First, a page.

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How did the plesiosaurs swim?

A recent study published in the journal PeerJ has found that plesiosaurs – a group of saurians that lived about 210 million years ago in the late Triassic and became extinct at the end of the Cretaceous – adapted to life underwater in a unique way: their front and hind limbs evolved to form four uniform, wing-like flippers which they twisted in order to swim efficiently.

Plesiosaurs belonged to group of saurians called Sauropterygia (“paddle lizards”) that, over the course of evolution, re-adapted to living in the oceans. While most of them had extremely long necks and small heads, evidence of some predatory specimens with short necks and huge skulls has also emerged. However, what made plesiosaurs so unusual were their four uniform wing-like flippers.

“Having the front legs transformed into wing-like flippers is relatively common in evolution, for instance in sea turtles. Never again, however, did the hind legs evolve into an almost identical-looking airfoil-like wing,” said study lead author Anna Krahl, a paleontologist at the University of Tübingen.

For over 120 years, experts in vertebrate paleontology have wondered how plesiosaurs might have swum with these four flippers. While some scientists argued that they rowed like freshwater turtles or ducks, and others that they flew underwater like sea turtles or penguins, some researchers believed that they actually combined underwater flight and rowing as modern-day sea lions or pig-nosed turtles do.

By analyzing the body structure of several plesiosaur fossils, Dr. Krahl has found that these creatures had stiffened elbows, knees, hands, and ankle joints, but functioning hip, shoulder, and finger joints. “Analysis comparing them to modern-day sea turtles, and based on what is known about their swimming process, indicated that plesiosaurs were probably not able to rotate their flippers as much as would be necessary for rowing,” she explained. 

However, plesiosaurs could ultimately twist their flippers to place them in a hydrodynamically favorable position and produce lift without rotating their upper arms and thighs. “This could work by means of twisting the flippers around their long axis,” Dr. Krahl said. “Other vertebrates, such as the leatherback turtle, have also been shown to use this movement to generate propulsion through lift.” Twisting most probably involved bending their first finger far downward and their last finger far upward, with the remaining fingers bridging these extreme positions, so that the flipper tip was almost vertical without requiring any real rotation in the shoulders or wrists.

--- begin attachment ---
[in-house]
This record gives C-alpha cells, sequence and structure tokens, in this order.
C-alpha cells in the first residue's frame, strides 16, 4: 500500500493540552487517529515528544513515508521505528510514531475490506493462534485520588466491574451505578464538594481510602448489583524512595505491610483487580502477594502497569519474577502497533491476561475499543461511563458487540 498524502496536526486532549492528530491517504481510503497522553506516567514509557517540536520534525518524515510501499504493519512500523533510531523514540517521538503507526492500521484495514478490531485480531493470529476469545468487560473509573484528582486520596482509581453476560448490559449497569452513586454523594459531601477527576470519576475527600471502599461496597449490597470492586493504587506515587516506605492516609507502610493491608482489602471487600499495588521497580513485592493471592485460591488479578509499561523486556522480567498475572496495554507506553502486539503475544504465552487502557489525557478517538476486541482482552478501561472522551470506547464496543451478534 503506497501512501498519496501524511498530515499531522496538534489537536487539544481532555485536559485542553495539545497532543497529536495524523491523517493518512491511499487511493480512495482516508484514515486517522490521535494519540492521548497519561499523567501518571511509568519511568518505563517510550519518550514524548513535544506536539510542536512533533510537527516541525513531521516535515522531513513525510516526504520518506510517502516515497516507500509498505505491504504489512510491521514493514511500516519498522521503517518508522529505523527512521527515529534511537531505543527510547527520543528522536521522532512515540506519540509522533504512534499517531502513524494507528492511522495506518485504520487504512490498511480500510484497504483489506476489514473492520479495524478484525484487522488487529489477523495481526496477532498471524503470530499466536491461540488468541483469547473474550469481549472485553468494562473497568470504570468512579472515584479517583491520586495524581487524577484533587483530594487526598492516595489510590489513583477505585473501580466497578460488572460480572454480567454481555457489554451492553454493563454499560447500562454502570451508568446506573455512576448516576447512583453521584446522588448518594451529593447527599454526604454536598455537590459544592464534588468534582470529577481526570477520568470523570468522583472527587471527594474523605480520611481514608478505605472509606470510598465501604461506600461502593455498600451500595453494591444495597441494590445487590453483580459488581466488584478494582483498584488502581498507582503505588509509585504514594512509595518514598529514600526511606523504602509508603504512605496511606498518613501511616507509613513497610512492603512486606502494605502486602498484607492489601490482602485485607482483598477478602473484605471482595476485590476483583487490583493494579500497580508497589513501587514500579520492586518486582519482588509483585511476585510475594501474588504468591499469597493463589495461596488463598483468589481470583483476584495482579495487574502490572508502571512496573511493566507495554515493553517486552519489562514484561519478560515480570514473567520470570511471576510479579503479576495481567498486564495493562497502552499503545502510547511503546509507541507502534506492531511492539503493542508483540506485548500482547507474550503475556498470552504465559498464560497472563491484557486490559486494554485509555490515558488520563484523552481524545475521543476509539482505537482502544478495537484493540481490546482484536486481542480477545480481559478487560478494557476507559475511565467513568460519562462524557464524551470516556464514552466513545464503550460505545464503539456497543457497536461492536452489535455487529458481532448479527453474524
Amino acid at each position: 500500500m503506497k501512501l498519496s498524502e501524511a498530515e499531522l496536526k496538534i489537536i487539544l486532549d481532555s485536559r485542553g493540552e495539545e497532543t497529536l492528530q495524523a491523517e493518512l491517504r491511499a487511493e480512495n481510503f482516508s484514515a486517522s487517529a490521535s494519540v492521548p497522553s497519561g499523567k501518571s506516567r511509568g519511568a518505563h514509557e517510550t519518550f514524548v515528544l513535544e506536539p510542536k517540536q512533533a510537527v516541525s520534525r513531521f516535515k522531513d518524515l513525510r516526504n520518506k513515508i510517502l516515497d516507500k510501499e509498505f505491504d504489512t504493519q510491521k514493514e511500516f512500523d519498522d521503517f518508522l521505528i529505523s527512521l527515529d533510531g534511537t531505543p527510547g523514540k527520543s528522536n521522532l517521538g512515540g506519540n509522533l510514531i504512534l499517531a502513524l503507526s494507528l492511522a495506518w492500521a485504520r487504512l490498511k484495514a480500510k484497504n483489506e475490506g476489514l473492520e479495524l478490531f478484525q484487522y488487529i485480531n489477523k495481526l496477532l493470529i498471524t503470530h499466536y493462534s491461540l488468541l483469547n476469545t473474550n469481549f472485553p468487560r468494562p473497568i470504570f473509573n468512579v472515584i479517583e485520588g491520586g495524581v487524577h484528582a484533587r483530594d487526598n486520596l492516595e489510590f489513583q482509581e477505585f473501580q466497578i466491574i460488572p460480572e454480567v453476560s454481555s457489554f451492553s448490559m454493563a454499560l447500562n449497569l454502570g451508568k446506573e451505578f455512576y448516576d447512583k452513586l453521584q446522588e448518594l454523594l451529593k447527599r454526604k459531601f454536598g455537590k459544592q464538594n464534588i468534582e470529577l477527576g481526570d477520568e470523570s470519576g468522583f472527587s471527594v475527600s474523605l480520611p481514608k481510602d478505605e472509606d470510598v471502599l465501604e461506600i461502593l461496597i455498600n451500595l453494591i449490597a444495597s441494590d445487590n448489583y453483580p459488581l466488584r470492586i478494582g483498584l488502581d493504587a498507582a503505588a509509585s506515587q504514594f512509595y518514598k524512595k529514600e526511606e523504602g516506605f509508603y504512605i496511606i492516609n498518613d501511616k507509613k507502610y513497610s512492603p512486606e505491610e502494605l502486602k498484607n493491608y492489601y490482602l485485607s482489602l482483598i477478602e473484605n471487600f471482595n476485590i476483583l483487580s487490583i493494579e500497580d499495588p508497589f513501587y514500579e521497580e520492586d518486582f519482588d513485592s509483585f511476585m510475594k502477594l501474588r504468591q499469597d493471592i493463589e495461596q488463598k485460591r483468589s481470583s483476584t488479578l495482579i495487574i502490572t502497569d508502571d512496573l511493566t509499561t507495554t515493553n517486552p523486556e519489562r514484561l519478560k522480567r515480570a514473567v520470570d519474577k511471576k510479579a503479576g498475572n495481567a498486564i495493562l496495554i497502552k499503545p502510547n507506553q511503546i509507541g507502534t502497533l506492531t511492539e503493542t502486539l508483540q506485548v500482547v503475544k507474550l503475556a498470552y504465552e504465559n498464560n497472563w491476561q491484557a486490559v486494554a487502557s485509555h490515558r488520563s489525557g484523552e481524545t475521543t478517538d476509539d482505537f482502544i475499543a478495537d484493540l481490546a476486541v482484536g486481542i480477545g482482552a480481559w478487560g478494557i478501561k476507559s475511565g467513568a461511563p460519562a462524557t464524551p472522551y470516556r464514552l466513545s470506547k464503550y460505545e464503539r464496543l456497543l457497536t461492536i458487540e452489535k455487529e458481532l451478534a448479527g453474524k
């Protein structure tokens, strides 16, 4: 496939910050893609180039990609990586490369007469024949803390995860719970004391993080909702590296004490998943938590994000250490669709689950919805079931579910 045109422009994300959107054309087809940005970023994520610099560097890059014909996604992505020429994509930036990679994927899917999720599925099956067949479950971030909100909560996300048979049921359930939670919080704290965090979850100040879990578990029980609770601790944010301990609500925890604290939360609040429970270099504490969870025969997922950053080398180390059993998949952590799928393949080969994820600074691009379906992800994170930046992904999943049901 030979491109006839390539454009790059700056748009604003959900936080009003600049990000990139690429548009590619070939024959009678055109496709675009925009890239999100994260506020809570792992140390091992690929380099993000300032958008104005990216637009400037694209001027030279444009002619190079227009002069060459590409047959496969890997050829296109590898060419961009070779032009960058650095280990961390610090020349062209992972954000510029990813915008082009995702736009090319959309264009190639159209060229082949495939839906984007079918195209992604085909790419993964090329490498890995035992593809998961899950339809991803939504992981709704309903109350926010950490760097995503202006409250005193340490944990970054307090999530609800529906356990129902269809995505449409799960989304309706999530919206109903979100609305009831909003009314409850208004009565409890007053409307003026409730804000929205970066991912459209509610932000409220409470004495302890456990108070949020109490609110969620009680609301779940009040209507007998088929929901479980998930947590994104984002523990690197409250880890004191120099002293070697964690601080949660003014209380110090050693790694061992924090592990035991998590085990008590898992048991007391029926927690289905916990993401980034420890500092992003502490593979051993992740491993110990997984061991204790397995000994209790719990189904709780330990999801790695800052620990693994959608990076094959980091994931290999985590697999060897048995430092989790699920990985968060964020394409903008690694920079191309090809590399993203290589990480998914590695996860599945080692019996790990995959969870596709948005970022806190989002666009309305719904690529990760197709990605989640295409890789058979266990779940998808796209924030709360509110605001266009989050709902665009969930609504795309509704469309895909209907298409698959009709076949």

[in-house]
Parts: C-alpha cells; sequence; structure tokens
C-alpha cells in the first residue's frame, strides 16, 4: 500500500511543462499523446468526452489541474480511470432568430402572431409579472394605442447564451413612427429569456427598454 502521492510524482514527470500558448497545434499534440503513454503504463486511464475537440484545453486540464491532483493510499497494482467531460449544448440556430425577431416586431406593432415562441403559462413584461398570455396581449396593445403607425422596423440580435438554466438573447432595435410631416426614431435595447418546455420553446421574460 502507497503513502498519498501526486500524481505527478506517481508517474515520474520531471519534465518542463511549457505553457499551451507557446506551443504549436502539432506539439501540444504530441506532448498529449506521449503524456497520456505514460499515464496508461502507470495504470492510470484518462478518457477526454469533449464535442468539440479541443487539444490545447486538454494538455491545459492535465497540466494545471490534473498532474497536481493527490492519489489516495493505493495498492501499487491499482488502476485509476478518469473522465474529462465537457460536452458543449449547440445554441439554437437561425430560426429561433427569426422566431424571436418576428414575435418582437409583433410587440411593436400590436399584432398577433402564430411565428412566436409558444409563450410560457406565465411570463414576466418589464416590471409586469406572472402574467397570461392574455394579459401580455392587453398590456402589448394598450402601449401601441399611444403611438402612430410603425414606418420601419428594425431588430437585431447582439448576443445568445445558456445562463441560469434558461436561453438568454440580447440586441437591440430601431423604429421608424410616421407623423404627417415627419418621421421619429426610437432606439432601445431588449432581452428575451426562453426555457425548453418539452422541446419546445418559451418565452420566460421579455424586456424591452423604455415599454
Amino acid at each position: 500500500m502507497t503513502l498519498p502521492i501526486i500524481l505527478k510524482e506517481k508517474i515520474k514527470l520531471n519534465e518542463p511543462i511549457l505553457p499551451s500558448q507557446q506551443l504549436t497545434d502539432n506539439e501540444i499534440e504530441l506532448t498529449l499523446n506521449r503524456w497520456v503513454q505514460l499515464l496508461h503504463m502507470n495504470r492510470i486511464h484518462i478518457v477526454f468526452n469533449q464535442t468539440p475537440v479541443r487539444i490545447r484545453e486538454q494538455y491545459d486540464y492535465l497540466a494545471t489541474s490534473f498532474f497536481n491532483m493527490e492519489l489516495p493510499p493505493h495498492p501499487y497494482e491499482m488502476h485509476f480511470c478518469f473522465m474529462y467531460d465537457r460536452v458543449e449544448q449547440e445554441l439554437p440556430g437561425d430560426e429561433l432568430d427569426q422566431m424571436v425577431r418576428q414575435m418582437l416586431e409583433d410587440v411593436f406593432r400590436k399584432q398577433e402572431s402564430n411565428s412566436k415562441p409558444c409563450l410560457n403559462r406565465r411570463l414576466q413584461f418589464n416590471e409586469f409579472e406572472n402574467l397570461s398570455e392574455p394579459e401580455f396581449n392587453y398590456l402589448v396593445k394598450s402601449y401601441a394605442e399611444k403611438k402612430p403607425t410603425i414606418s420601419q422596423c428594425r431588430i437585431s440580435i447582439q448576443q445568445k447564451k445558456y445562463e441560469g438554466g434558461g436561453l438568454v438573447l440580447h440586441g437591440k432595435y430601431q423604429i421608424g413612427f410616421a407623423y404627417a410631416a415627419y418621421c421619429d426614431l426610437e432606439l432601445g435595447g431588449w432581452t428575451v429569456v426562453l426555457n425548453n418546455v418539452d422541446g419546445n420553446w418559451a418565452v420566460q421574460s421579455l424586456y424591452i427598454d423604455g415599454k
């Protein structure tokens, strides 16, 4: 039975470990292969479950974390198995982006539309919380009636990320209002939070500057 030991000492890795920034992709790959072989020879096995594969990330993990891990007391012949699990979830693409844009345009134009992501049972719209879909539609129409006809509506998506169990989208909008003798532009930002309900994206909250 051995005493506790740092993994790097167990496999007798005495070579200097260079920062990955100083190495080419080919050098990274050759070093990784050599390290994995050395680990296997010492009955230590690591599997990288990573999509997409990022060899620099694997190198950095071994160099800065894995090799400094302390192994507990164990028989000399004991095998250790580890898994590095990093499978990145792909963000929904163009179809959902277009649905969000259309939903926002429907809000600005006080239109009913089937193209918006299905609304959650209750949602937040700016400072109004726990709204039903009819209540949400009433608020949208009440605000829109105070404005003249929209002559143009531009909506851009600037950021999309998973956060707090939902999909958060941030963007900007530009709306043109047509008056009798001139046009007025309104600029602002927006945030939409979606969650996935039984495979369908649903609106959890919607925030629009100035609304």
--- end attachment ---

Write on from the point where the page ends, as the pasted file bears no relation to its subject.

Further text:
By calculating the forces for the individual muscles that generated the upstroke and downstroke, Dr. Krahl and her colleagues discovered that the downstroke of both pairs of flippers was more powerful than the upstroke – similarly with today’s sea turtles, and differently from other aquatic creatures such as penguins or whales.

“Plesiosaurs adapted to life in water in a very different way than whales, for example. This unique path of evolution exemplifies the importance of paleontological research because it’s the only way we can appreciate the full range of what evolution can bring about,” Dr. Krahl concluded.   

By Andrei Ionescu, Staff Writer

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